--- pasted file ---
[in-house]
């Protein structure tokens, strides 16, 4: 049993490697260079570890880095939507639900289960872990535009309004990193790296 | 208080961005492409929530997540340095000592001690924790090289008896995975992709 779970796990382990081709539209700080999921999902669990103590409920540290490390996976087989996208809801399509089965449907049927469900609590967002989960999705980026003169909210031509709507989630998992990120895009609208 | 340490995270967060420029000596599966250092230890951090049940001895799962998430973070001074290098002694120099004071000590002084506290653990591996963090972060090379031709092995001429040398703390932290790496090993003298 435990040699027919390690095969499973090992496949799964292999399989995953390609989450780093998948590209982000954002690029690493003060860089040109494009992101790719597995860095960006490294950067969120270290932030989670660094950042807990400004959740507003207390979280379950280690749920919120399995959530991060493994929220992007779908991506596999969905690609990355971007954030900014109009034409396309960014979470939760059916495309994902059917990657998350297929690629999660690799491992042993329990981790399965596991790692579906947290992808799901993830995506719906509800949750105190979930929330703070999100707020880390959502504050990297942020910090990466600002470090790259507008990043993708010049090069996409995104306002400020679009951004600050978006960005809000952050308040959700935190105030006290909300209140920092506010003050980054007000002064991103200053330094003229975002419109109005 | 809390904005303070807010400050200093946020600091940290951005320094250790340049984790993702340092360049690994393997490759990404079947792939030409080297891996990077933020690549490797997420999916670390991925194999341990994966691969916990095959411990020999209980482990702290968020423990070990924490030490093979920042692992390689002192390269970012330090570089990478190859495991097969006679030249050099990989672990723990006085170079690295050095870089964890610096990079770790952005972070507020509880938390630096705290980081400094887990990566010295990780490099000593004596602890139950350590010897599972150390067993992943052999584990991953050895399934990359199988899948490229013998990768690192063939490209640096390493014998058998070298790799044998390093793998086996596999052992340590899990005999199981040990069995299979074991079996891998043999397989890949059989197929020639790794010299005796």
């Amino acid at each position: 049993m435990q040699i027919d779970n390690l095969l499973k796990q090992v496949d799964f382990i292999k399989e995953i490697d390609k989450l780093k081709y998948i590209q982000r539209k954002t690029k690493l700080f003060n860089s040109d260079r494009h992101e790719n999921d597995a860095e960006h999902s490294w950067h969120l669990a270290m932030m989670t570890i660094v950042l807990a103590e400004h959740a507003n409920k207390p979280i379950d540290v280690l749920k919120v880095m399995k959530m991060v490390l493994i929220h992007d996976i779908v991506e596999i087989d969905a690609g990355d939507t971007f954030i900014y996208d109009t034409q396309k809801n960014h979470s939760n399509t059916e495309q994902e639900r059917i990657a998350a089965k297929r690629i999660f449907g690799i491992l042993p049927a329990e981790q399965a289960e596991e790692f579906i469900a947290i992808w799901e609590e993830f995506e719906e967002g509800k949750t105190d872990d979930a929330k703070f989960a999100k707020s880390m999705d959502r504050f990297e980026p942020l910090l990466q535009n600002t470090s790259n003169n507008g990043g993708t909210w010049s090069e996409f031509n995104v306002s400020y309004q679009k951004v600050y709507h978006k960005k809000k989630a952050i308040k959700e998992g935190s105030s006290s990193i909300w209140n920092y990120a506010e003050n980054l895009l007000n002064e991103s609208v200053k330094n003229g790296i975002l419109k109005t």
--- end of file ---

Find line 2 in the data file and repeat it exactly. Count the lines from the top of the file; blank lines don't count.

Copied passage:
């Protein structure tokens, strides 16, 4: 049993490697260079570890880095939507639900289960872990535009309004990193790296 | 208080961005492409929530997540340095000592001690924790090289008896995975992709 779970796990382990081709539209700080999921999902669990103590409920540290490390996976087989996208809801399509089965449907049927469900609590967002989960999705980026003169909210031509709507989630998992990120895009609208 | 340490995270967060420029000596599966250092230890951090049940001895799962998430973070001074290098002694120099004071000590002084506290653990591996963090972060090379031709092995001429040398703390932290790496090993003298 435990040699027919390690095969499973090992496949799964292999399989995953390609989450780093998948590209982000954002690029690493003060860089040109494009992101790719597995860095960006490294950067969120270290932030989670660094950042807990400004959740507003207390979280379950280690749920919120399995959530991060493994929220992007779908991506596999969905690609990355971007954030900014109009034409396309960014979470939760059916495309994902059917990657998350297929690629999660690799491992042993329990981790399965596991790692579906947290992808799901993830995506719906509800949750105190979930929330703070999100707020880390959502504050990297942020910090990466600002470090790259507008990043993708010049090069996409995104306002400020679009951004600050978006960005809000952050308040959700935190105030006290909300209140920092506010003050980054007000002064991103200053330094003229975002419109109005 | 809390904005303070807010400050200093946020600091940290951005320094250790340049984790993702340092360049690994393997490759990404079947792939030409080297891996990077933020690549490797997420999916670390991925194999341990994966691969916990095959411990020999209980482990702290968020423990070990924490030490093979920042692992390689002192390269970012330090570089990478190859495991097969006679030249050099990989672990723990006085170079690295050095870089964890610096990079770790952005972070507020509880938390630096705290980081400094887990990566010295990780490099000593004596602890139950350590010897599972150390067993992943052999584990991953050895399934990359199988899948490229013998990768690192063939490209640096390493014998058998070298790799044998390093793998086996596999052992340590899990005999199981040990069995299979074991079996891998043999397989890949059989197929020639790794010299005796």